After La Mer, La Prairie, and other nicely smelling and heavily user-experience focused brands, there is a new type of luxury skincare in town: the one created by doctors. But the question remains: are they more effective? Scientific? Justified in being more expensive?… and are they made by doctors at all?
The brand Dr. Barbara Sturm has been popping up on a lot of celebrities’ skincare routines. This has more to do with packages being sent out to them than actual popularity – which is nothing new, La Mer has done that over the years, time and time again. The reason why I never paid too much attention to Dr. Barbara Sturm was because the prices are so high I didn’t think there was anything in the formula that could possibly justify it. But a lot of goody bags and beauty advent calendars later, I came to acquire quite a few items from the line and decided to test them and write a review. Here we are.
While researching a bit about the brand, I came to fid out that Barbara Sturm isn’t actually a dermatologist. She is an orthopedic doctor. Yep. Nothing skin related. Funny, huh? The branding certainly makes uses of the “Dr.” title. Although, the fact that she’s a doctor, regardless of the type, makes me a bit more confident in her abilities to understand and stay true to scientifically backed studies, and not cave in to buzz words and absurd fearmongering that’s dominating the current skincare industry. In all of the products I’ve tested there are no fragrant (and therefore, irritant) ingredients. Off to a good start.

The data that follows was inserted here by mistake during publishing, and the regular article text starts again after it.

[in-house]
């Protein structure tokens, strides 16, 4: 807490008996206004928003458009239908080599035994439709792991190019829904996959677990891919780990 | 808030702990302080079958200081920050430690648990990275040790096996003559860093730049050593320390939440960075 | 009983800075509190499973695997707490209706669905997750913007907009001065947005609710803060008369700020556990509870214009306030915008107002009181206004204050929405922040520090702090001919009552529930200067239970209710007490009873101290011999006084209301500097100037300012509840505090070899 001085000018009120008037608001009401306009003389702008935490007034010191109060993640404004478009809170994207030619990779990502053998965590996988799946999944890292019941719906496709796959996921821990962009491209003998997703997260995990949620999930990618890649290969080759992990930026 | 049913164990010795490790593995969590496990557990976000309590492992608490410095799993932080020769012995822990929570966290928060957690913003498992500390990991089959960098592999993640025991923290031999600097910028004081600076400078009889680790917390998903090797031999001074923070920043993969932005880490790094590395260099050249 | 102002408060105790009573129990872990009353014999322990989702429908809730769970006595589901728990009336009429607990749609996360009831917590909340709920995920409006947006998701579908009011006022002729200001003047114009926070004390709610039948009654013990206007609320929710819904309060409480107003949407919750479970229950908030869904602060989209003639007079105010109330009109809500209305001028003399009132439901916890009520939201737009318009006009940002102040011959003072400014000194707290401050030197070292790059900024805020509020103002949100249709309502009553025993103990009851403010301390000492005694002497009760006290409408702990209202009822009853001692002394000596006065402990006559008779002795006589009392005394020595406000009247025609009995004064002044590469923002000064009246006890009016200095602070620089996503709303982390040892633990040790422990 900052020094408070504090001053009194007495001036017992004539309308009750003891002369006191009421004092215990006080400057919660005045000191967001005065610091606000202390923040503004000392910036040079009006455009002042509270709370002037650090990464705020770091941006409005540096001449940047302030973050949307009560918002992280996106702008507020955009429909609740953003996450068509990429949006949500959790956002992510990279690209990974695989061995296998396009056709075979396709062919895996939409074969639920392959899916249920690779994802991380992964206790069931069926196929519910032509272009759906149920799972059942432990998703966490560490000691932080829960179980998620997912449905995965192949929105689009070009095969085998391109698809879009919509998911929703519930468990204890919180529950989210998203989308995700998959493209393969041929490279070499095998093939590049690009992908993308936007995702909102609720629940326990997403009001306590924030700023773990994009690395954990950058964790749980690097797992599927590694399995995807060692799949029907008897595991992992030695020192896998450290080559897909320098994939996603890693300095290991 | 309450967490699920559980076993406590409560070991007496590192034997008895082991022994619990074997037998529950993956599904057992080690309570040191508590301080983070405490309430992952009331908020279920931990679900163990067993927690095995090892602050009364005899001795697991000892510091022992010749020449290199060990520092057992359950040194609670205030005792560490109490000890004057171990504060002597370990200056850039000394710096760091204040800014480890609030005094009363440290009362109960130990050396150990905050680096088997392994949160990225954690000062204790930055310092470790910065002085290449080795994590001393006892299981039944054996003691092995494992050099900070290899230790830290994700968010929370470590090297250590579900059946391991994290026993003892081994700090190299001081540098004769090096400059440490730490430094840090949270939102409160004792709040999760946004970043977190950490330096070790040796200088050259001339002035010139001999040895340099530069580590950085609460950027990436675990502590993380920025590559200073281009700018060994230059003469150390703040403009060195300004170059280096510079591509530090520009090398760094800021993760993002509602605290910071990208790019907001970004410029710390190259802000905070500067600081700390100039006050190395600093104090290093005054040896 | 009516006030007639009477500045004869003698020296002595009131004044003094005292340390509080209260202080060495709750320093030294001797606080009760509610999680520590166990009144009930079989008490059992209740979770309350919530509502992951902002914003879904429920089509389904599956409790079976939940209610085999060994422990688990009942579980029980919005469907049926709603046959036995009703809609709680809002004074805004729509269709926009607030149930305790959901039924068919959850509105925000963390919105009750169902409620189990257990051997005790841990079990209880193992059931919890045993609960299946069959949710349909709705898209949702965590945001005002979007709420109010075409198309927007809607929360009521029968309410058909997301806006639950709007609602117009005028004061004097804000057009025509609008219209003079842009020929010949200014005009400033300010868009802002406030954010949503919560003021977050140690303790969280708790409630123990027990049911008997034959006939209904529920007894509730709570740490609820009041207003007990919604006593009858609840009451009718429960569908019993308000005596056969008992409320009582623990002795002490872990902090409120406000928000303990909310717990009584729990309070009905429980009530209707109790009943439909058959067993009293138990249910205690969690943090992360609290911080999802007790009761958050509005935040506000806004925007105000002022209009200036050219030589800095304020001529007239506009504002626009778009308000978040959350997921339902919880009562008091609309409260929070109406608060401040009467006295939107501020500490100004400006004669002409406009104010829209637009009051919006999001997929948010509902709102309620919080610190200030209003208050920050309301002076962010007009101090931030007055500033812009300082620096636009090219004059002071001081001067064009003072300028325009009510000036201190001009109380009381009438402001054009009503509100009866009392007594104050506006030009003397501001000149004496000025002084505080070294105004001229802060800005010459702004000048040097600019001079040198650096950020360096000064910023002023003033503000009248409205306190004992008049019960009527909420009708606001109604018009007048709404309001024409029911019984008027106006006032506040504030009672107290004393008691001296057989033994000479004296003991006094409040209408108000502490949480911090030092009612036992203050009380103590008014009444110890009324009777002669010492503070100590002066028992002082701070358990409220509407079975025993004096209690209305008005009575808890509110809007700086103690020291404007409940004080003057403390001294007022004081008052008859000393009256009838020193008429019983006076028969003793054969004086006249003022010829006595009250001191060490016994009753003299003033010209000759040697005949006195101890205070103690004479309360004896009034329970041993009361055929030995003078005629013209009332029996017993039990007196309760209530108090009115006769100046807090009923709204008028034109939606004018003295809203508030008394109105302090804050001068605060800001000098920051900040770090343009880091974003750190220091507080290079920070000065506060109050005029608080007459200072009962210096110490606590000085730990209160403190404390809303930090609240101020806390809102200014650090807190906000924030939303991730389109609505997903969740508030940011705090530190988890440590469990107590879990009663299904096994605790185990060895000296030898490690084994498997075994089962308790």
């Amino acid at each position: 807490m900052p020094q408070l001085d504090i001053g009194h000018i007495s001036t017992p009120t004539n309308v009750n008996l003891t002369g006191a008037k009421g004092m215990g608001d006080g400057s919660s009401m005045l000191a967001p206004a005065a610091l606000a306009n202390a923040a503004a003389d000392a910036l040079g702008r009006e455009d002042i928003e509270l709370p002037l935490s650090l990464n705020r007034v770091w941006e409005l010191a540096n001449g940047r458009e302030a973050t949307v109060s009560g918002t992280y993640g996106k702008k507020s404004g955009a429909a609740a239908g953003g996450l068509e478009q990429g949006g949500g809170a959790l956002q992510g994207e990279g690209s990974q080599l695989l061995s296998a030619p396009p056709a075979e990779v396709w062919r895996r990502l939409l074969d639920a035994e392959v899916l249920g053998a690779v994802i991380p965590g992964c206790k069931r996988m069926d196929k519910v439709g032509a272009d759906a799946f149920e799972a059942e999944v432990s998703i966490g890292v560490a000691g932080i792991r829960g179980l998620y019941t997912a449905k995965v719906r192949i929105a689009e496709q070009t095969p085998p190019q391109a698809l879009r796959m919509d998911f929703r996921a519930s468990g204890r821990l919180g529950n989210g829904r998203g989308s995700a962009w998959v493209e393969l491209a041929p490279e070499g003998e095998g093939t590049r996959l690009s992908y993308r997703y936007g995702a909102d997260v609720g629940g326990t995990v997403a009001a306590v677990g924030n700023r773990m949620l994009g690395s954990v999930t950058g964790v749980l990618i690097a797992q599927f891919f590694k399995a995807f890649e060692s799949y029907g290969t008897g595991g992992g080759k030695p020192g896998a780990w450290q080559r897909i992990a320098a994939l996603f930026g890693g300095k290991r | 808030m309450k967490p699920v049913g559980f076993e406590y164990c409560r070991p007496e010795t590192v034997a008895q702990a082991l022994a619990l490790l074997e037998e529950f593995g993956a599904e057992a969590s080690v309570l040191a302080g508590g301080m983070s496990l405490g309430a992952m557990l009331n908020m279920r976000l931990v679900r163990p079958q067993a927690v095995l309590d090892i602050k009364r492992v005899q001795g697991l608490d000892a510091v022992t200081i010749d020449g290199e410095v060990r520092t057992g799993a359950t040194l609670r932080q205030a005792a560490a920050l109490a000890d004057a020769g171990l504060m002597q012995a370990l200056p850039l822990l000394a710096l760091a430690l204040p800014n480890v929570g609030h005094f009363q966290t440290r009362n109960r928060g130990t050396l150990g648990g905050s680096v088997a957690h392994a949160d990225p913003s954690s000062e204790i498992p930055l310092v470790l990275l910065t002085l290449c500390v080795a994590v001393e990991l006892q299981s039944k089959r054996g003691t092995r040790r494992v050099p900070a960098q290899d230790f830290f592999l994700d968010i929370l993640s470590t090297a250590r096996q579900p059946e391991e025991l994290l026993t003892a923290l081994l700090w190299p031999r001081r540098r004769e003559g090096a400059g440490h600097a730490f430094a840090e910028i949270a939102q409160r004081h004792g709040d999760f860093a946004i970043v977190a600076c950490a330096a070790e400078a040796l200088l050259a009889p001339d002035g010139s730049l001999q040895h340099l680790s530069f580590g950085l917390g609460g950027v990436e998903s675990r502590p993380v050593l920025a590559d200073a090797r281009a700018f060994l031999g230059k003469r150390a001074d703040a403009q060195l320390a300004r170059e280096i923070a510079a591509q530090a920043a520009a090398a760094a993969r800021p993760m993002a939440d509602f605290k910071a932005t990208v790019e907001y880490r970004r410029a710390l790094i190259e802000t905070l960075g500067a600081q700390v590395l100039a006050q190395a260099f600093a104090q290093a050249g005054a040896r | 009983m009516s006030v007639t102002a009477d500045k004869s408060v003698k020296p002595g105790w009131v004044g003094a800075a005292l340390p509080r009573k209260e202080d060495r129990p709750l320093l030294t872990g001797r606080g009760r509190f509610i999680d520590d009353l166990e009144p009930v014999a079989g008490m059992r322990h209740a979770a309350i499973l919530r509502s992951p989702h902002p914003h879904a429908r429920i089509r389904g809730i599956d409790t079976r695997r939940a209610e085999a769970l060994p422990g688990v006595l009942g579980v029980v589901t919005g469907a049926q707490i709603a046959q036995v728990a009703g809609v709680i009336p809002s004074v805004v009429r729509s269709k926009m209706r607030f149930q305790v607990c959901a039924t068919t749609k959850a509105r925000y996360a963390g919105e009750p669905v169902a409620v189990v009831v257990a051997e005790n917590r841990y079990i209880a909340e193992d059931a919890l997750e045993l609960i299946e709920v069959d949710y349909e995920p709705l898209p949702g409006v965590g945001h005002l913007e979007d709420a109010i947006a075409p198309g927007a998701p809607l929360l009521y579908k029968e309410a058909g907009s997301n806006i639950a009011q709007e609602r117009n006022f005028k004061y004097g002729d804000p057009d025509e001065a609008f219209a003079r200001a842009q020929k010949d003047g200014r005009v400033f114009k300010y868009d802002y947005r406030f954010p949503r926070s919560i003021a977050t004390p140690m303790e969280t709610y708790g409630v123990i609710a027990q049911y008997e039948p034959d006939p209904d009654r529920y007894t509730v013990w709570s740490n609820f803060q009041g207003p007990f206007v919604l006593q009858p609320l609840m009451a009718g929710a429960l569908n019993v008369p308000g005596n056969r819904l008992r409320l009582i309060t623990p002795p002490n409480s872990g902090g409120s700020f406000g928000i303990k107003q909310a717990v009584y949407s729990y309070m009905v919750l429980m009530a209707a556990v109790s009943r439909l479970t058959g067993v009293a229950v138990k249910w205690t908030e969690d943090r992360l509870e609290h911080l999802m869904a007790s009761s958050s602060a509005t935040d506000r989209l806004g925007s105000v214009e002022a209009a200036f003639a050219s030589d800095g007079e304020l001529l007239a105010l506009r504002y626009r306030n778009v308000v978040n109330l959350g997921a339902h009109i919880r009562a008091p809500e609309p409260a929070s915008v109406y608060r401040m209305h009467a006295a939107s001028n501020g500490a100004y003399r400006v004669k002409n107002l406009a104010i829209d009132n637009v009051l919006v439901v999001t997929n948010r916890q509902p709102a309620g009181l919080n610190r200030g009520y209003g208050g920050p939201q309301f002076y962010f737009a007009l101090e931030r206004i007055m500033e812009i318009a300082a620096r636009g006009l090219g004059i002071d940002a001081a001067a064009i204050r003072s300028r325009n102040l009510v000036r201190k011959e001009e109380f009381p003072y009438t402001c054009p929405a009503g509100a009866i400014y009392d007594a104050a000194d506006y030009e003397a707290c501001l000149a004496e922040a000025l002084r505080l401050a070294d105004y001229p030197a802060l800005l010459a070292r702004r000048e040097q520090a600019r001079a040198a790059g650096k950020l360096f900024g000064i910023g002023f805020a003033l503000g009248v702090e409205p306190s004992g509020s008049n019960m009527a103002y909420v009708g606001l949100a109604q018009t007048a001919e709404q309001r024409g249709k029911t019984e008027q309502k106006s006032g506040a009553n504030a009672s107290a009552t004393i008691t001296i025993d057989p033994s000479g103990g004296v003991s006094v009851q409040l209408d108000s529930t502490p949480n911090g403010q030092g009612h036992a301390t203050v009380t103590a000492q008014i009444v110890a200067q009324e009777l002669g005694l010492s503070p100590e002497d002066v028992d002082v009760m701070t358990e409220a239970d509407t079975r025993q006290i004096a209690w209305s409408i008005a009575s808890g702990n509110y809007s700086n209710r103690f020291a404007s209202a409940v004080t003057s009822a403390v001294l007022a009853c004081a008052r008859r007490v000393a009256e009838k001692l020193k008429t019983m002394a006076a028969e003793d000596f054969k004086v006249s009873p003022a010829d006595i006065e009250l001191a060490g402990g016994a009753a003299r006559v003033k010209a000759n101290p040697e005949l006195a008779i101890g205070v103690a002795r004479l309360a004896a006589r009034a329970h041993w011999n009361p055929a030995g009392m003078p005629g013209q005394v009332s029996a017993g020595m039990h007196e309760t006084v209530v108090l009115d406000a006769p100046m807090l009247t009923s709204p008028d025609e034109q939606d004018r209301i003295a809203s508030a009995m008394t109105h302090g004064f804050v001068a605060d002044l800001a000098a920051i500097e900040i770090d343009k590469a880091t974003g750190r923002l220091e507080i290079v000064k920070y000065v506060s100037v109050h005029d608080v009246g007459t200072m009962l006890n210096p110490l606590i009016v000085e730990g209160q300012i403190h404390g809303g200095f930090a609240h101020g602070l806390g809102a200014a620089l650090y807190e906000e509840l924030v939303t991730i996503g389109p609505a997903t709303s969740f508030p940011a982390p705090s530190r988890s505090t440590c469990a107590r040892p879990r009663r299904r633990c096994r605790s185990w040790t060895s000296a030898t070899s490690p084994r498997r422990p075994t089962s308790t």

But don’t let the “Dr.” fool you, this is still a luxury skincare brand. And by that I mean, the marketing is what makes the price, not the science. The science might be there, it’s just not that expensive.
Enzyme Cleanser (75g – 60€)
This is the first time I’ve used a powder cleanser. Mine is a mini size of 20 grams. You’re supposed to add a bit of water and work it up to a gentle foam. Then, cleanse and rinse. Efficacy wise, it’s nice, I do feel like it cleanses the clean without being overly stripping, but I don’t see the point in having it in powder form. It adds nothing but time to the process, and it’s hard to mix the powder with water evenly – I’m always left with a few clumps in my palm that just feel wasteful.
Also, the cleanser has a pretty basic ingredients list. The only really good ingredient I recognise is Ascorbic Acid (vitamin C) which is a skin brightening antioxidant. And what about the enzyme? It’s called subtilisin, and enzymes in general are nice exfoliants that tend to be more gentle and conditioning to the skin than other chemical exfoliants – looks interesting, but honestly not something to get overly excited about.
Barbara Sturm Enzyme Cleanser Ingredients: Sodium Lauroyl Glutamate, Talc, Cellulose, Maltodextrin, Water (Aqua), Xanthan Gum, Ascorbic Acid, Subtilisin, Lipase.
Face Cream (20ml – 60€)
The Face Cream has a fluid, not too watery consistency that is easy to spread and does not feel heavy at all. I really enjoy using it, and although there is no fragrance in it is has a soft, soothing scent. It does a nice job with hydration and I do feel like it makes my skin softer. Works well under makeup, too.
When it comes to ingredients, there are some good ones here but it’s a pretty average formulation. Glycerin and shea butter are the main moisturising elements, and although effective, they are not expensive or rare in moisturisers. There are some antioxidants too: Lactobacillus/Portulaca Oleracea Ferment Extract, Tocopheryl Acetate aka vitamin E, and two forms of vitamin C, although this is the last ingredient on the list, so there is a very small amount of it in this cream. A very run-of-the-mill formulation that does not warrant the price.